Colourful flower designs – with or without embellishments of elegant butterfly tattoos – account for the majority of tattoos favoured by women and it hardly takes the brain of a would-be Einstein to understand why. Butterflies are beautiful, graceful and colourful creatures that are rich in symbolic meaning. In the natural world, butterflies and flowers complement each other perfectly, so placing them together in a tattoo design represents all that is harmonious in nature.
Both butterflies and flowers are symbolic of youth and awakening as both appear and flourish in spring time when the year casts off its dark winter mantle and takes on the lighter and brighter hues of its summer attire.
Like butterflies, flowers are beautiful but ephemeral in nature and therefore perfect embodiments in microcosm of the transient, cyclical nature of life – from birth to death to rebirth. This is probably why the most elegant butterfly tattoos are usually depicted in a floral setting to represent their natural habitat. The combination of butterflies and flowers makes these designs even richer in symbolism.
Butterflies are full of symbolic meaning which varies according to the cultural context. To the ancient Greeks, where the word for butterfly was ‘psyche’, meaning soul, butterflies were thought to represent a new soul being reborn. In China they were a symbol of love and fidelity whilst to the Native Americans, they represented the fulfilment of wishes. Multi-culturally, butterflies are symbols of transformation, femininity, elegance and beauty.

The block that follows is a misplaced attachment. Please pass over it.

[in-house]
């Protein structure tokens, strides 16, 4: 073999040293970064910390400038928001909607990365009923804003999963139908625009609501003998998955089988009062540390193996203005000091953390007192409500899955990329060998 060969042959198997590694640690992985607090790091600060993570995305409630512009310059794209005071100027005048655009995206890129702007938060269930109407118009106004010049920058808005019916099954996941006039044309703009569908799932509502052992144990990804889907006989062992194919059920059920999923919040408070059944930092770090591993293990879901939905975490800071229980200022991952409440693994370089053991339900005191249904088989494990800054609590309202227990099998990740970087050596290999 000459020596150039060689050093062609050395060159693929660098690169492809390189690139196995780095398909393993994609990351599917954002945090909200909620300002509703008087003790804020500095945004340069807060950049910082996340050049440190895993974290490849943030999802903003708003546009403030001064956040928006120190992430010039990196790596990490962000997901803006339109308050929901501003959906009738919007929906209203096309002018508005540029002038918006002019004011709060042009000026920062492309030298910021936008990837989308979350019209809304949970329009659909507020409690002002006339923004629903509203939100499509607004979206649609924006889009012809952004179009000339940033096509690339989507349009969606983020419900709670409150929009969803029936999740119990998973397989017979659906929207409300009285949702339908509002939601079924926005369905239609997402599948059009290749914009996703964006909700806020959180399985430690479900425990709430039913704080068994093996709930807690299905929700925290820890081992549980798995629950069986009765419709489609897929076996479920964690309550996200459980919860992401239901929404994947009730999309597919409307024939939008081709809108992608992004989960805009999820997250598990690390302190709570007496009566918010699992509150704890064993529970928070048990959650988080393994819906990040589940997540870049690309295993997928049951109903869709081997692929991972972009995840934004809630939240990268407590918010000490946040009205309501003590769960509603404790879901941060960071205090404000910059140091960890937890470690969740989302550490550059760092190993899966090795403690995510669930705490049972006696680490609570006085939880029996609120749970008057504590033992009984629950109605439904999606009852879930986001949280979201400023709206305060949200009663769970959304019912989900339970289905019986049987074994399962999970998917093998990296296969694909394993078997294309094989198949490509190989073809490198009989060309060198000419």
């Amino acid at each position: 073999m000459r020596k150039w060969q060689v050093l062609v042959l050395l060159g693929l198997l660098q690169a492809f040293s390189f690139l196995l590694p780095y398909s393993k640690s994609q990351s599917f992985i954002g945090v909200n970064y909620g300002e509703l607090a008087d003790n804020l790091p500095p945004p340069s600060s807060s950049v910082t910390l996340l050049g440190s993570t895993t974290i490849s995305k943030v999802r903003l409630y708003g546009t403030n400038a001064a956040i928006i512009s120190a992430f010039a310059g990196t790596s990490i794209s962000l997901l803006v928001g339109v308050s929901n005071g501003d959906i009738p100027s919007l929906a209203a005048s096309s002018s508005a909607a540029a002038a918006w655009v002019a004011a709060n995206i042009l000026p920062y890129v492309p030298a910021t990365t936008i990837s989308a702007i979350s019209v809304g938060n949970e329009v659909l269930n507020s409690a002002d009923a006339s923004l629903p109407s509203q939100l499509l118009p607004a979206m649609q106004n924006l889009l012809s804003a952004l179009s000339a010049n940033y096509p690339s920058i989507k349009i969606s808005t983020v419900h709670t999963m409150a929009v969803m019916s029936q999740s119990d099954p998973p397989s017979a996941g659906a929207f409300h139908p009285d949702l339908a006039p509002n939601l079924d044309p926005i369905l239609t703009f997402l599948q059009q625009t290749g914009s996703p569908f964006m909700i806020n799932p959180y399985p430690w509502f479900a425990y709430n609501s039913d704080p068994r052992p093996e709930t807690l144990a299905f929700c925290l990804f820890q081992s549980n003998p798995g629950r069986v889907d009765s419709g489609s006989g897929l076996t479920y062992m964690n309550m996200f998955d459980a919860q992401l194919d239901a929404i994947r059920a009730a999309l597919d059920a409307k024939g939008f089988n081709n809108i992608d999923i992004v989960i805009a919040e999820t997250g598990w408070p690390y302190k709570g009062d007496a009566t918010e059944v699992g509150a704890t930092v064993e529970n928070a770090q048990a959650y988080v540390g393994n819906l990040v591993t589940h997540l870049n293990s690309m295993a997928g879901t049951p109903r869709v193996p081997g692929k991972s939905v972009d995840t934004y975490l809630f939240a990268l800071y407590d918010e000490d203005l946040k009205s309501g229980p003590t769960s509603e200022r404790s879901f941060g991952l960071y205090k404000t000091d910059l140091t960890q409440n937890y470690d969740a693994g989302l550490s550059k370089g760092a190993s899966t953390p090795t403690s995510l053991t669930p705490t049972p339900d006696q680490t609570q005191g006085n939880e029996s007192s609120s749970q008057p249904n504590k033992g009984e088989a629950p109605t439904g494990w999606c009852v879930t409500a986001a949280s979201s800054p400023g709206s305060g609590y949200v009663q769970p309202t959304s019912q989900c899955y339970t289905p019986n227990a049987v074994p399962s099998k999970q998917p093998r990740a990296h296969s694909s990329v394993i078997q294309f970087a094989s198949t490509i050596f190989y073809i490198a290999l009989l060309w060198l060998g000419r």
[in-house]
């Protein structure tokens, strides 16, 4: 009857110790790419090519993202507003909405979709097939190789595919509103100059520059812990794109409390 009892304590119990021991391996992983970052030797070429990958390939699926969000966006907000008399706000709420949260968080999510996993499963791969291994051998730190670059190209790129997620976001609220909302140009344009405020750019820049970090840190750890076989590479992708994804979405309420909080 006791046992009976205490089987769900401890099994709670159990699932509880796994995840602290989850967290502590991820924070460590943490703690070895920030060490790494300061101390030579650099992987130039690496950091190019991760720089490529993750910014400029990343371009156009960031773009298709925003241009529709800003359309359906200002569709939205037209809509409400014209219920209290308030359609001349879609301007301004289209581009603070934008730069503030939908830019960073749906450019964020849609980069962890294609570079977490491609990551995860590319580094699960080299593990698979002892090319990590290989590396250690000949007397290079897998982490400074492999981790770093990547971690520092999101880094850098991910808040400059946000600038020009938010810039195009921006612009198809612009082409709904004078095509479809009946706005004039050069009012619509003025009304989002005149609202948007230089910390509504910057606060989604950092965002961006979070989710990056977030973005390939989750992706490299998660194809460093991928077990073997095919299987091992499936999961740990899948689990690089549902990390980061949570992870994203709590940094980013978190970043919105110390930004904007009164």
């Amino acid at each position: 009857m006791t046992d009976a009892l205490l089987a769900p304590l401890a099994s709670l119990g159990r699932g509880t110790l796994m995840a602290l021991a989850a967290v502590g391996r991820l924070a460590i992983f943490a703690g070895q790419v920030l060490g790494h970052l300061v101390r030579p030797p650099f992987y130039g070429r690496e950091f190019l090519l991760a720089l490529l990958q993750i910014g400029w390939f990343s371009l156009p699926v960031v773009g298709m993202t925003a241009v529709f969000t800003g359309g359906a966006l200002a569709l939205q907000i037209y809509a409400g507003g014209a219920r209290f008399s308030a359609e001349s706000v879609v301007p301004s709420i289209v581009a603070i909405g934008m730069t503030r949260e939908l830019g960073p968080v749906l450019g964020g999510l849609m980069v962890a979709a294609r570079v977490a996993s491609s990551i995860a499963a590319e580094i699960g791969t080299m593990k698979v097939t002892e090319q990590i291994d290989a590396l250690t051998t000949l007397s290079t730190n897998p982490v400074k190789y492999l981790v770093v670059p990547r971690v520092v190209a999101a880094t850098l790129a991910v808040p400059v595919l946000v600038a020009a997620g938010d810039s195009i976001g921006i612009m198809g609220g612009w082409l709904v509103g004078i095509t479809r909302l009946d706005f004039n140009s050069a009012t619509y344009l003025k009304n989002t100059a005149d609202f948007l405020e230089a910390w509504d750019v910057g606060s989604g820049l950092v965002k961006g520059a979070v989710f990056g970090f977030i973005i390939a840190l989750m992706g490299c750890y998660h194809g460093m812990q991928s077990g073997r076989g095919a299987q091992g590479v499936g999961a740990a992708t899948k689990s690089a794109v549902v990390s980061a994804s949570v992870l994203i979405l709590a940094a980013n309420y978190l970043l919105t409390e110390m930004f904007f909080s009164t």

Flowers are equally rich in symbolism the entire world over. The lotus flower is to the East what the rose is to the west, a symbol of love and beauty, sometimes tinged with other meanings. In Greek mythology, those who ate of the lotus forgot all life’s worries and lived in peaceful forgetfulness and pleasure. Violets were symbols of fidelity, chastity and modesty, although in ancient Rome, because of their deep, purple colouring, violets were used as mourning flowers, the way anemones and poppies are now.
The pansy was also called “heartsease” because it could cure lovesickness. Girls carried pansies to ensure their sweetheart’s love remained constant. Daisies denote innocence, but can be a warning of fickleness, whilst bluebells suggest faithfulness, but bring bad luck to those who pick them, like snowdrops, which symbolise hope and resurrection, but should never be brought into the house. Tulips relate to love and passions; sunflowers signify adoration, whilst if you give your love Michaelmas daisies, it is a sign you are saying farewell. Many flowers take on different meanings for their colours. For example white lilies denote purity and majesty, whilst red lilies symbolise spiritual aspiration.
It is easy to see how, with a little imagination, you can weave entire stories around your tattoos when you put butterflies and flowers together in a design. Place your butterfly with a dandelion, (which symbolises coquetry), and you could be suggesting you are ready for a good time; have it settling on a pretty sprig of cherry blossom and their combined message is undeniably about elegance and feminine beauty but also indicates the wearer is intelligent and has strong principles.
When choosing the flowers to go with your elegant butterfly tattoos, it is advisable to do your research well, as others may read more into your tattoos than you intended!